You don’t say anything about the client machines but in general I’d very much avoid trying to reinvent the wheel especially for critical systems like backups. It’s hard enough to do right so adding another layer of hacked and glued together software is not what you want.

Can’t you use Carbon Copy Cloned or TimeMachine and set them to start the backup as soon as the disk is attached? Just add a calendar event to notify the user to bring the disk home from time to time.

Wrote this up some time ago, might suit your needs: RPi based encrypted ZFS mirror on external storage.


+1 for the Pi.

I'm in the middle of tweaking BackupPC [1] on Slackware in one of these so it will regularly pull updated files from the handful of Windows machines, and ransomware won't be able to know it exists. The only thing on each Win box is a cygwin-powered rsync daemon; it doesn't need write access to any outside filesystems or services.

In the back of my mind, I think it could be used to set up a sort of tripwire for the presence of ransomware-- lots of files would be changed in a short time (unless said RW also decrypts them all silently and transparently on access, until the time comes to drop the ax on you-- that would only defeat the tripwire and most if not all of the files would be still saved in old backup sets anyway). Since it only stores identical files once, the change in space required for a single full backup will suddenly jump, and all you'd need is one automated email alert like the others.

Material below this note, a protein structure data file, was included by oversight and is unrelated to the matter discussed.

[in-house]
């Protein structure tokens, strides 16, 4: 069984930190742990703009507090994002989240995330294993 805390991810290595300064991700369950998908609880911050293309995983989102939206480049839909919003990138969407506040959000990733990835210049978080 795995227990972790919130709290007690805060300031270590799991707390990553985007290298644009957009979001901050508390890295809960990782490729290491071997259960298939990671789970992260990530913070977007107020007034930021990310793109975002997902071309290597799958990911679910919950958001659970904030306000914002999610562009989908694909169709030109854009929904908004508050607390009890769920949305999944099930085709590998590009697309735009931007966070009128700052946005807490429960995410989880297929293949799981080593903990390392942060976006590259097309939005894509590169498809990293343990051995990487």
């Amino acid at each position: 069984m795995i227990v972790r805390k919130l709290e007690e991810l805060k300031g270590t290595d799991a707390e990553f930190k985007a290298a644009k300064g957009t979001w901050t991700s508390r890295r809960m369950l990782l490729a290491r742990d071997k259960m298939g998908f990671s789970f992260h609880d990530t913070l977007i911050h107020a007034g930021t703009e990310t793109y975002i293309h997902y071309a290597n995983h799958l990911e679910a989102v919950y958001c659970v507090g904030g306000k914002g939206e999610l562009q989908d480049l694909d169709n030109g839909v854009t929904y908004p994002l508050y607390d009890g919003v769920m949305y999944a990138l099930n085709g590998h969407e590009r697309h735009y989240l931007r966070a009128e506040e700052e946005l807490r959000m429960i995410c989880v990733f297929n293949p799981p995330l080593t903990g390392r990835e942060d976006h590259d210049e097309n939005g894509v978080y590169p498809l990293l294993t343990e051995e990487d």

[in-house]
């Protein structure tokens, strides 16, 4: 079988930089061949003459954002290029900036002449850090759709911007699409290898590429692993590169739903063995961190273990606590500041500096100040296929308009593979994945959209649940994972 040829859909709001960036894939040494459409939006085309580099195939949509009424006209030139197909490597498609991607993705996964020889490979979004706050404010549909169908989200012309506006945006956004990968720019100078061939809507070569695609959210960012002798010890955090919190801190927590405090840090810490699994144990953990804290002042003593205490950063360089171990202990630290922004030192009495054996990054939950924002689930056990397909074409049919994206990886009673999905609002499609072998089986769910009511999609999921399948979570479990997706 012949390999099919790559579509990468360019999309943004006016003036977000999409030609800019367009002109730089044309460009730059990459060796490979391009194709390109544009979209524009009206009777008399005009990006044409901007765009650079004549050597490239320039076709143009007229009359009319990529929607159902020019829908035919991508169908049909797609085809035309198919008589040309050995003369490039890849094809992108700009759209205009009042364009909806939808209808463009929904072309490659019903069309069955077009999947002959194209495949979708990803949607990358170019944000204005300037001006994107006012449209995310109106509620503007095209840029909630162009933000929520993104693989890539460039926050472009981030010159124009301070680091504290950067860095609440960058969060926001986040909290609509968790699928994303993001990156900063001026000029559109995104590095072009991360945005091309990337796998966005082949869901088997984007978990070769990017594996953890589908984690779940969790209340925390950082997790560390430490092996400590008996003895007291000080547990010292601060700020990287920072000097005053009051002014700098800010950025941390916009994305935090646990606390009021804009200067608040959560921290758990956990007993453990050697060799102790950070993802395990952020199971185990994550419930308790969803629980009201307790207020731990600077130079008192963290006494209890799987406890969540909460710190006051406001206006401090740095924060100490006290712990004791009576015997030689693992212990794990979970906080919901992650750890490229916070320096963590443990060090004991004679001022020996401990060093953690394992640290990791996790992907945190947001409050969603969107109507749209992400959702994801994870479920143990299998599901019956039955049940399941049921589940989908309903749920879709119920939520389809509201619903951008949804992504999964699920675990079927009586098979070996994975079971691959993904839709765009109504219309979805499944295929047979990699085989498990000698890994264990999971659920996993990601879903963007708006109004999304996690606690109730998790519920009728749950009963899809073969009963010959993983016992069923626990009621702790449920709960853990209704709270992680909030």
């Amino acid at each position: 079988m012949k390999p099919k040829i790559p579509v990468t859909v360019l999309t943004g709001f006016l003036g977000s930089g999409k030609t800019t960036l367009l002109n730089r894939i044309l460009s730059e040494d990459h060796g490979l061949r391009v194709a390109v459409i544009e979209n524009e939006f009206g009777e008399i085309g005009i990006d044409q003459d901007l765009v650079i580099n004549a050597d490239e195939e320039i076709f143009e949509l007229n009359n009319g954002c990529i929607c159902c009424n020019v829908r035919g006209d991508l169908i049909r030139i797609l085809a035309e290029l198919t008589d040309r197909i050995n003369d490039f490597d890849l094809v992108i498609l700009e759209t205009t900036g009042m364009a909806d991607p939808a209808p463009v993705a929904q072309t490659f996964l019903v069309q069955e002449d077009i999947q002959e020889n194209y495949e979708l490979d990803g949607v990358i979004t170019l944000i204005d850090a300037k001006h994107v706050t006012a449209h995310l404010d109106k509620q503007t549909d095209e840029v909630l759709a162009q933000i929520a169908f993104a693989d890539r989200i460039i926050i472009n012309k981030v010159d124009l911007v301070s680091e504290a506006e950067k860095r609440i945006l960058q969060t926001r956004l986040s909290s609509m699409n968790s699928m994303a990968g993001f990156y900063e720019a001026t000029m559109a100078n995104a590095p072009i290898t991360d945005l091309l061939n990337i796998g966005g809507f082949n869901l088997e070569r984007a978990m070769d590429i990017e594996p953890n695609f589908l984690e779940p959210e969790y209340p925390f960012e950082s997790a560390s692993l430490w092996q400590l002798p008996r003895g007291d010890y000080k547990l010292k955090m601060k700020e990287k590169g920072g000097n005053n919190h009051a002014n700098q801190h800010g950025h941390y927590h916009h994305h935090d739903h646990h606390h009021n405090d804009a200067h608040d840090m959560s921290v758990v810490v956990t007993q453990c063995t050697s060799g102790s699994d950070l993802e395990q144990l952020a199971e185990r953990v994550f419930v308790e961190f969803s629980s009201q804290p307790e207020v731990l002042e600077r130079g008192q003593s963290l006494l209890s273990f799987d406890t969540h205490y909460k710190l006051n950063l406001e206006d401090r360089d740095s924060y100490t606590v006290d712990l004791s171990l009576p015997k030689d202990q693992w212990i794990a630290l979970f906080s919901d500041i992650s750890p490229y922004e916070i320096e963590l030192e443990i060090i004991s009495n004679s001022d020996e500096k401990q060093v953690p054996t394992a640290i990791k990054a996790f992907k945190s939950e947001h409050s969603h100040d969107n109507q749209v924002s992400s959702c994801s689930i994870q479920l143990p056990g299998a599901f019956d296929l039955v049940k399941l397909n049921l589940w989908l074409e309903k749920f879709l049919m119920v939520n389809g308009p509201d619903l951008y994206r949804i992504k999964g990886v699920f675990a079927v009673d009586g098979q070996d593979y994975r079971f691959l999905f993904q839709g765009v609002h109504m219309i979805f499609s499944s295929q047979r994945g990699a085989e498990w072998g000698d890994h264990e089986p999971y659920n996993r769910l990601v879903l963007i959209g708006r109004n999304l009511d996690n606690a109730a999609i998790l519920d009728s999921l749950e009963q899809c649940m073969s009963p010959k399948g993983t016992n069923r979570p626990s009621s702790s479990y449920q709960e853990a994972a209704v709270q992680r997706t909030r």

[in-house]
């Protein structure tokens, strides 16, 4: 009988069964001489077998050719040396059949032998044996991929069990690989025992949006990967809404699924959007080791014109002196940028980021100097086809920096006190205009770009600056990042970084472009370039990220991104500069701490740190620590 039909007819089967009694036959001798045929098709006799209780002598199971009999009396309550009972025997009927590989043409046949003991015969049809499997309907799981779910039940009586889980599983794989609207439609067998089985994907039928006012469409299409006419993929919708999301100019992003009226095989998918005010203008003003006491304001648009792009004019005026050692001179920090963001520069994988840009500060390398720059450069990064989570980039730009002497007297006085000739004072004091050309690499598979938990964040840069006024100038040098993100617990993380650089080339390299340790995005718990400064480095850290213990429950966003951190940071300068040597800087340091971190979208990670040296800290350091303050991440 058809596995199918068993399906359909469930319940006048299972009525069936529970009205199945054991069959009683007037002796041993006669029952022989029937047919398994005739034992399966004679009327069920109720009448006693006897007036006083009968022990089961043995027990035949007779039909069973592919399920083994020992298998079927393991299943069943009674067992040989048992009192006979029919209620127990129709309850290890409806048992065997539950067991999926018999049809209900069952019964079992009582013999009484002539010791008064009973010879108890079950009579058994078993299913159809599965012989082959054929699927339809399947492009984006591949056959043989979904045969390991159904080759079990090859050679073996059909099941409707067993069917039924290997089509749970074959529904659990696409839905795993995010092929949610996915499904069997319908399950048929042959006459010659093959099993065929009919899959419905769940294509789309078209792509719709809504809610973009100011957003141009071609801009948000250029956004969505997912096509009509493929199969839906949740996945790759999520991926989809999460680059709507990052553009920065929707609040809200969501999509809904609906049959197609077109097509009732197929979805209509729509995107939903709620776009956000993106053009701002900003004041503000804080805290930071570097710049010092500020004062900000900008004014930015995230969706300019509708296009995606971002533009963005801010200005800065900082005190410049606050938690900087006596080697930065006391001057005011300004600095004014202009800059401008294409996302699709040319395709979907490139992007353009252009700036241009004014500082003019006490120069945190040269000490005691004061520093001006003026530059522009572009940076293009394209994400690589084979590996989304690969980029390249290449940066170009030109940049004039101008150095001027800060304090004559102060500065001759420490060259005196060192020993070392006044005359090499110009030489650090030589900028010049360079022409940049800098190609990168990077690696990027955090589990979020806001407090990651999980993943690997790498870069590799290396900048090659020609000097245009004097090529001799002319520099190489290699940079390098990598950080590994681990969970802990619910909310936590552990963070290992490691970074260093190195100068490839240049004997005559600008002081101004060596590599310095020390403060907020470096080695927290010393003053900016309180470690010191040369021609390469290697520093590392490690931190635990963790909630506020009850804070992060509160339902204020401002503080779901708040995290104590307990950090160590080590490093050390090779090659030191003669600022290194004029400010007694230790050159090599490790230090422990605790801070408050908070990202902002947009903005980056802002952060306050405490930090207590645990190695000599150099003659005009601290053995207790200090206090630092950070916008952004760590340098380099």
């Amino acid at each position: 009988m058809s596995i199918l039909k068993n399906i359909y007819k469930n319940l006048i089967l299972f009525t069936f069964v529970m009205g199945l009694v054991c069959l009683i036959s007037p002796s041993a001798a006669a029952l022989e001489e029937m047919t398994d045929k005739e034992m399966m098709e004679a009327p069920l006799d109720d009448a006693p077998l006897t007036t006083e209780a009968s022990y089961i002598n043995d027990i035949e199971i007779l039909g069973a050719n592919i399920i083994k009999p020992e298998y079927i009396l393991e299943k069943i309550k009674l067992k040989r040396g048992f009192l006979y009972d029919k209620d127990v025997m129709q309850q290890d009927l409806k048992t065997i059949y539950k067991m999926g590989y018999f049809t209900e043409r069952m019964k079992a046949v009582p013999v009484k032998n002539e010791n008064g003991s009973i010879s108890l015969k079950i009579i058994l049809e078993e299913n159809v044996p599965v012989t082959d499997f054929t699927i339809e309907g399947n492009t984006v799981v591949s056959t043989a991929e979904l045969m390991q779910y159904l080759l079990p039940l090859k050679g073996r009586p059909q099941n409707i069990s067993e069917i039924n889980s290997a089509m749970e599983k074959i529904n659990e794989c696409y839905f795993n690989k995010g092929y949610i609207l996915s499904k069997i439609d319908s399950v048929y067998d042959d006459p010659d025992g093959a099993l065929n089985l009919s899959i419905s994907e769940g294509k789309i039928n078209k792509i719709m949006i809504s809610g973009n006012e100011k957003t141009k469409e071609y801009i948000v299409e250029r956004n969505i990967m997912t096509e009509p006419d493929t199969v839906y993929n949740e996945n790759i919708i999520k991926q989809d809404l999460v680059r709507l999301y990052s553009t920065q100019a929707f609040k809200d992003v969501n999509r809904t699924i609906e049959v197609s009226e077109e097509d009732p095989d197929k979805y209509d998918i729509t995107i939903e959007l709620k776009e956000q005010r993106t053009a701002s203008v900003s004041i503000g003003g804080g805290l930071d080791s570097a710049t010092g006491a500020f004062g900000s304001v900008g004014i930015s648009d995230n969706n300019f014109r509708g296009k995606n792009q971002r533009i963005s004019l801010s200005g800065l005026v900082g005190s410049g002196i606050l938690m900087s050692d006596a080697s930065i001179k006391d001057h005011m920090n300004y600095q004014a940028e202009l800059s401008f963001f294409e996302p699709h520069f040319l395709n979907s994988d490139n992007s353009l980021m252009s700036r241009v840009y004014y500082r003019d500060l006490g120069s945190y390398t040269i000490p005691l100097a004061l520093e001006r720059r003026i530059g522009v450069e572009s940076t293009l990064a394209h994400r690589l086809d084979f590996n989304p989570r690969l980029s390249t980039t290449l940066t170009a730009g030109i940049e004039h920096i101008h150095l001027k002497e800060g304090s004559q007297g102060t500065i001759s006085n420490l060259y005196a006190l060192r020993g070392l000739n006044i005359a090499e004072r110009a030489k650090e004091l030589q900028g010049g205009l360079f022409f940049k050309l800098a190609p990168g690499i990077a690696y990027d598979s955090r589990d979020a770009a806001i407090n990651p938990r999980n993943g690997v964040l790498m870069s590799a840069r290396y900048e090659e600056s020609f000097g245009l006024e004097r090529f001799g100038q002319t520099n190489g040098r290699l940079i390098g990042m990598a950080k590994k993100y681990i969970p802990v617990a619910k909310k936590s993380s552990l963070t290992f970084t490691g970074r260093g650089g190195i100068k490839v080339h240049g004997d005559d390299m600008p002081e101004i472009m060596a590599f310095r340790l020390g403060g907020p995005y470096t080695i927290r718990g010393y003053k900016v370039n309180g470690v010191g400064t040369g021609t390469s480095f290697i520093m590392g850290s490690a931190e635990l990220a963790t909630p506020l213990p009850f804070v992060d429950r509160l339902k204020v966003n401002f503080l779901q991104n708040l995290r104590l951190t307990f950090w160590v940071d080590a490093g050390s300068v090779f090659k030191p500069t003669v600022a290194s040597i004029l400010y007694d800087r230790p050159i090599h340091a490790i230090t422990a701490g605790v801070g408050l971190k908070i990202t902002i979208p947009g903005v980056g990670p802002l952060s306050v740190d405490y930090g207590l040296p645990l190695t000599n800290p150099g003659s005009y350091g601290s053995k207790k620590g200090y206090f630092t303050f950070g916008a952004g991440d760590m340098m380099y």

Sorry that the thing doesn't actually do its job yet and I haven't likewise written anything up :(

[1] https://backuppc.github.io/backuppc

At the same time, there's a 'hosts allow' directive with the Pi's IP in the rsync config stored on each Win box, so it's not really invisible. Also, someone might save the password to the BPC web frontend in their browser, so a sufficiently clever RW could still wreck everything here. I hope it's just that the web server needs some 2FA/OTP.